CORRAG by Susan Fletcher — This book! All the emotions… Heartbreaking, breathtaking, hopeful… I needed this novel right now: a book with lush natural landscape descriptions and a character whose heart beats in tandem with the seasons and with abounding hope in an uncertain world. And the writing… like poetry!

I’m not afraid to admit that CORRAG moved me so greatly that I cried. Multiple times. I cared about Corrag and Charles Leslie. When I finished, I went up to my roof deck to look at the rolling desert hills behind my house. In a way, it was to give thanks to Corrag for reminding me of the beautiful world in which we live. I am keenly aware of this gift every day and never take it for granted, especially living in a remote area. But the character of Corrag – the book – moved me to look even more closely at what surrounds me in the natural world. To appreciate it even more.

I also went to my deck to consider the complex and fascinating character of Corrag (a true-to-life historical figure), about her heart and love of natural things and her ability to see goodness in a sinister world, even after so much mistreatment. And her desire to love.

I knew very little about Jacobites and the fierce loyalty to kings that reached even the remotest of villages and seeped into daily breath. And the Glencoe Massacre. This is a story of Catholic vs. Protestant, truth vs. falsehood, wild vs. ‘tame.’ It’s a love story in many forms: between nature and humans, between husbands and wives, mothers and daughters, mothers and sons, and an unspoken but real love between two very different people. It’s about finding one’s place and about two people’s journeys – one physical, one of the conscience.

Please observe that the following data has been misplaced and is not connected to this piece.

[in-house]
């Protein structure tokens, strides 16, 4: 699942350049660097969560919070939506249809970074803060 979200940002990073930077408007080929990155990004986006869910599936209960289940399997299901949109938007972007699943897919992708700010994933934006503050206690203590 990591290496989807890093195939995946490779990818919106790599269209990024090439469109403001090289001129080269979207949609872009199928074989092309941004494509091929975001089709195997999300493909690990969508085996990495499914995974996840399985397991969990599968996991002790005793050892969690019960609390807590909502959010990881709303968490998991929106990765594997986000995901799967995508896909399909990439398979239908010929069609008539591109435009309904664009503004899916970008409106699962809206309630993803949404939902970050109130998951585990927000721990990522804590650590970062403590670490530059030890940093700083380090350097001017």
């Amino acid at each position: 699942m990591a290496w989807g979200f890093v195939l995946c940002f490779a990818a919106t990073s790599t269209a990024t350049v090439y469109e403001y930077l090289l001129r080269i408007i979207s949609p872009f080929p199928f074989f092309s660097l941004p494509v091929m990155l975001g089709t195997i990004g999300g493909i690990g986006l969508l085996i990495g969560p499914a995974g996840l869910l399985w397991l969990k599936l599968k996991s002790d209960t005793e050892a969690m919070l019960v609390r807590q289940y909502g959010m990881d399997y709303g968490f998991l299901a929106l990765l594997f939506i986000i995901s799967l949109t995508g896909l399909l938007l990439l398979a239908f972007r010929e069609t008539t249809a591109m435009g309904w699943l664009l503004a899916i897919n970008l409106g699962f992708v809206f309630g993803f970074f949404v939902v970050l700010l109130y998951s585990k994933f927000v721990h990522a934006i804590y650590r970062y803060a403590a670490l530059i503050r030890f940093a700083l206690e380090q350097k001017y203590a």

The historical details of CORRAG are woven into the story like a delicate and beautiful spider web, soft and seemingly fragile – not overbearing – but with strength and grace and functionality.

I enjoyed the structure of this novel as well: told as a conversation between Corrag and Charles – a man of faith – a reciting of her life’s history as she faces one of her biggest challenges. And Charles’s experiences of hearing Corrag’s story, shared in letters to his wife. Excellent first-person storytelling and epistolary technique. So much deep, emotional ‘showing’ versus telling.

The language is poetic, breathtaking. I was transported to the lush green of the Scottish Highlands in summer, to its powdery white of winter. I could visualize, smell, taste and feel it all – the birds, the breath of the stag suspended in air, the feel of the tumbling waterfall. Some examples:

Her eyelashes brushed her cheekbones. Her laugh was many shrieks in a line, like how a bird does when a fox comes by it.
~
The wolf in her howled for night air, and so she took herself away into the unknown parts.
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Her talking is like a river – running on and bursting into smaller rivers which lead nowhere, so she comes back to her starting place.
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It was like my words were water and out they came, and now what? We all stood amongst my words like leggy birds in a stream.
~
And I say this: what creatures we are. What powers are in us – in all of us. What we already know, if we choose to spend some time with ourselves. What a deep love we can feel.
!
I sleep in warm hollows. I sink my heels into bogs, and watch the tiny droplets on the tips of bright-green moss.

Oh my! I am in awe of the writing and the story, and I just loved CORRAG by Susan Fletcher. It deserves far more acclaim that it appears to have gotten. If you loved Burial Rites, you will adore this book. It’s now among my all-time favorites, to be sure. I must read more work by this author!

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